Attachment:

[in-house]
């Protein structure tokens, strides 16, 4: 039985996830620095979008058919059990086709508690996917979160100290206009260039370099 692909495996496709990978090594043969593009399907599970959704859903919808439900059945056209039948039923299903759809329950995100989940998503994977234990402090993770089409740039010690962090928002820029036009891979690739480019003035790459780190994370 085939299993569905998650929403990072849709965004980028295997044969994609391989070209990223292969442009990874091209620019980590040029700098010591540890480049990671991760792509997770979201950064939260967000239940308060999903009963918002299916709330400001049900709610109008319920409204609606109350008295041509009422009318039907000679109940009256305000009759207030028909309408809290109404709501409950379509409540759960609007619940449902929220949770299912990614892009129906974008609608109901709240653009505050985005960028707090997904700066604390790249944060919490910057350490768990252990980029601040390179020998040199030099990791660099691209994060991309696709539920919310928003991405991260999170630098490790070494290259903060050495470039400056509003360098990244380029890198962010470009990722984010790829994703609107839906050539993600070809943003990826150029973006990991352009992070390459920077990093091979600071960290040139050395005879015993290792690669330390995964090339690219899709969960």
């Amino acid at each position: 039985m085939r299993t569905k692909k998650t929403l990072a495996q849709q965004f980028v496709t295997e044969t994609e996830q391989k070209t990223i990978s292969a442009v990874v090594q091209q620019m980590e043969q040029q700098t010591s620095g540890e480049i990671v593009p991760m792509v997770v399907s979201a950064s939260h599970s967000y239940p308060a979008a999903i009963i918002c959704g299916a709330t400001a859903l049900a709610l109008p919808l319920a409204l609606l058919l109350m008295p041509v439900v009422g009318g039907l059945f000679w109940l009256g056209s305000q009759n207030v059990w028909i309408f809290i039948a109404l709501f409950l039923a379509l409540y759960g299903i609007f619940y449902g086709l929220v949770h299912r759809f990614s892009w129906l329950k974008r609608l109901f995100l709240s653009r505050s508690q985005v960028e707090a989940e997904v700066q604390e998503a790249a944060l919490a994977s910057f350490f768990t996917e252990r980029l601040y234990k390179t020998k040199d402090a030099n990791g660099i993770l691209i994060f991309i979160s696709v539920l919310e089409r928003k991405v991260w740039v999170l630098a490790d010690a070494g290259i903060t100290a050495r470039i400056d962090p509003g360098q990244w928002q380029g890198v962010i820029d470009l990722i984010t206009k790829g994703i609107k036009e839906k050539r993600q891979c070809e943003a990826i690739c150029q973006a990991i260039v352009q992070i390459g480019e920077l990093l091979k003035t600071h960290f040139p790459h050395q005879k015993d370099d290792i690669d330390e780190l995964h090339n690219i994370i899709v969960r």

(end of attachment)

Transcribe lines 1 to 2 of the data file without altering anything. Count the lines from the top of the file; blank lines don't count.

[in-house]
């Protein structure tokens, strides 16, 4: 039985996830620095979008058919059990086709508690996917979160100290206009260039370099 692909495996496709990978090594043969593009399907599970959704859903919808439900059945056209039948039923299903759809329950995100989940998503994977234990402090993770089409740039010690962090928002820029036009891979690739480019003035790459780190994370 085939299993569905998650929403990072849709965004980028295997044969994609391989070209990223292969442009990874091209620019980590040029700098010591540890480049990671991760792509997770979201950064939260967000239940308060999903009963918002299916709330400001049900709610109008319920409204609606109350008295041509009422009318039907000679109940009256305000009759207030028909309408809290109404709501409950379509409540759960609007619940449902929220949770299912990614892009129906974008609608109901709240653009505050985005960028707090997904700066604390790249944060919490910057350490768990252990980029601040390179020998040199030099990791660099691209994060991309696709539920919310928003991405991260999170630098490790070494290259903060050495470039400056509003360098990244380029890198962010470009990722984010790829994703609107839906050539993600070809943003990826150029973006990991352009992070390459920077990093091979600071960290040139050395005879015993290792690669330390995964090339690219899709969960």